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Bell & Evans Bio-Security

With heightened concern about avian influenza, Bell & Evans chicken company in Fredericksburg, PA is a role model to the poultry industry in protecting its flocks. And, in the unlikely event of an outbreak, it has protocols in place to handle the situation.

Bell & Evans was recently featured on CNN’s The Situation Room with Wolf Blitzer as a leader in the poultry industry for its bio-security protocols. The care begins with Scott Sechler’s choice of family farmers to raise Bell & Evans chickens. The farms must be isolated from other poultry farms and must make the required upgrades and refinements to meet Sechler’s high standards to raise Bell & Evans all-natural chickens.

Bell & Evans’ hatchery is also isolated and no live birds, except for the hatching chicks, are on the premises. The chicks are transferred to the grow-out houses in climate controlled trucks.

Feed trucks’ wheels are washed down before entering a farm and visitors and personnel wear special coveralls and shoe covers in the chicken houses. In addition, the houses are thoroughly cleaned and disinfected after each flock vacates and lay fallow for two weeks before new chicks are brought from the hatchery. Fresh water drip and sip systems are used and the chickens are fed an all-vegetarian diet with plenty of vitamins and minerals. No antibiotics, additives or by-products are ever allowed. These measures make for healthier, happier birds with strong immune systems.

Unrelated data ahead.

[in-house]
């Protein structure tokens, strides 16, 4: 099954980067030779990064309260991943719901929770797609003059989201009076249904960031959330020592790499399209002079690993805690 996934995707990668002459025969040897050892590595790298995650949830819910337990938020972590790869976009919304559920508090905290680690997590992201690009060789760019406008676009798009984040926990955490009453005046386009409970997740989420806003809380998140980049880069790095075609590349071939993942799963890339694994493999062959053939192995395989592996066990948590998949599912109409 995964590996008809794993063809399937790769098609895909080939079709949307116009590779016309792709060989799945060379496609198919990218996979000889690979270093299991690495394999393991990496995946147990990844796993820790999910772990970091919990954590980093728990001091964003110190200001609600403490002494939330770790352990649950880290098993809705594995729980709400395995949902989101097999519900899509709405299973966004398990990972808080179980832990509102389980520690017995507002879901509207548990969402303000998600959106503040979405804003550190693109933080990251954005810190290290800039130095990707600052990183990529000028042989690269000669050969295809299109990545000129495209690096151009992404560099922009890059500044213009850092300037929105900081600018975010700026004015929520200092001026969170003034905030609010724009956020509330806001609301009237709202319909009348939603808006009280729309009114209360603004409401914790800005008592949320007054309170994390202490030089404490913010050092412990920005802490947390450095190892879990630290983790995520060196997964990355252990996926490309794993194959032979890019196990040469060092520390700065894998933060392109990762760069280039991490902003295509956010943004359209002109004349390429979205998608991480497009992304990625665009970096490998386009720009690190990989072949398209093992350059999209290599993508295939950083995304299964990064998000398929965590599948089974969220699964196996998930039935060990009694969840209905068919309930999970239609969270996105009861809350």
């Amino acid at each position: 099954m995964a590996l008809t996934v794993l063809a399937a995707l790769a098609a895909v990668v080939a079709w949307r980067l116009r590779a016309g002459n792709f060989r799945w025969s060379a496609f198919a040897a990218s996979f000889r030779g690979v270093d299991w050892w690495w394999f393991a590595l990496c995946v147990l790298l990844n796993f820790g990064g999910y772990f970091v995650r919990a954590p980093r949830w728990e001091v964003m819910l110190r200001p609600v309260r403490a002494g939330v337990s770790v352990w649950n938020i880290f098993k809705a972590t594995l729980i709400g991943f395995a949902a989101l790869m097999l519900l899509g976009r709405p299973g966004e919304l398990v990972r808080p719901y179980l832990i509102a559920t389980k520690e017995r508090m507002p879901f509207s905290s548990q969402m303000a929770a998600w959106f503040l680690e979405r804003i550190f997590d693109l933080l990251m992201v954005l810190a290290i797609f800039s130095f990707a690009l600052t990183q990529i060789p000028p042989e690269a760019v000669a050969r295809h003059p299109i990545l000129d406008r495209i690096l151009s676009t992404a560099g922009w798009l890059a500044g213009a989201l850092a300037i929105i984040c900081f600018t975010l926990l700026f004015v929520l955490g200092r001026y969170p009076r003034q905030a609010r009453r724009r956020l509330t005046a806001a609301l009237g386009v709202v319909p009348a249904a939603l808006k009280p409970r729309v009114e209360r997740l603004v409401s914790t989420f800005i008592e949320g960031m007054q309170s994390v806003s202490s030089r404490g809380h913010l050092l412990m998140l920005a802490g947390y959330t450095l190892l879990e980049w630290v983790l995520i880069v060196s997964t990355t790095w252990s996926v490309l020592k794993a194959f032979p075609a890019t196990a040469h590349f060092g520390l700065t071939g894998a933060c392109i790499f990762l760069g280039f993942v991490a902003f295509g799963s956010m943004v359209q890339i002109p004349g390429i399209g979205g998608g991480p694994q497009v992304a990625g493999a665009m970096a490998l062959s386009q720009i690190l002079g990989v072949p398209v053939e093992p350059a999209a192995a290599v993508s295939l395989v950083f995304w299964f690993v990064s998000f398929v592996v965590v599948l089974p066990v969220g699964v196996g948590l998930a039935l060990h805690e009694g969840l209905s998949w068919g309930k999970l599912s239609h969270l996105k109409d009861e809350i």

TRANSCRIPT: CNN The Situation Room, March 14, 2006:

SNOW (voice-over): Behind the serene scene at this Pennsylvania farm, restricted vehicles have to be disinfected. Protective suits have to be worn, all before entering a chicken house holding 30,000 birds.

Scott Sechler says he’s policing his business to prevent an outbreak of bird flu.

SCOTT SECHLER, OWNER, BELL & EVANS: After the avian influenza episode we had back in the early ’80s, bio-security is very, very important. And, so, we don’t want to drag anything into the building.

SNOW: In 1983 and ’84, a strain of flu avian flu, not the strain of H5N1 that we are seeing today, spread through poultry in Pennsylvania. Seventeen million birds had to be destroyed, costing the economy tens of millions of dollars.

At the time, Sechler’s business was just starting out. It’s now worth about $170 million. He says migrating birds make bird flu’s return inevitable. Health officials agree, predicting that wild birds could bring the deadly H5N1 strain into the U.S. in months.

SECHLER: We have to treat this seriously. This is our — our livelihood. And, you know, this is what we have been feeding our customers for years and years and years. (It’s a matter of trust.)

SNOW: While the threat to humans is low, the chicken industry is bracing for the day when bird flu shows up on a U.S. farm.

RICHARD LOBB, SPOKESMAN, NATIONAL CHICKEN COUNCIL: All the chickens on that farm will be destroyed. None of them will go to market. None of them will enter the food supply in any way.

SNOW: Pennsylvania veterinarian Sherrill Davison is using tracking systems to impose quarantines on farms.


SNOW: Despite the assurances, Sechler still worries, not about bird flu, but about consumers shying away from chicken.

SECHLER: If 5 or 10 percent of the people quit eating chicken, we have got a problem.


SNOW: Even without any traces of the deadly strain of HN51 (sic) in the United States, the Department of Agriculture recently reported that chicken exports have dropped, because consumers overseas are shying away from eating poultry — Wolf.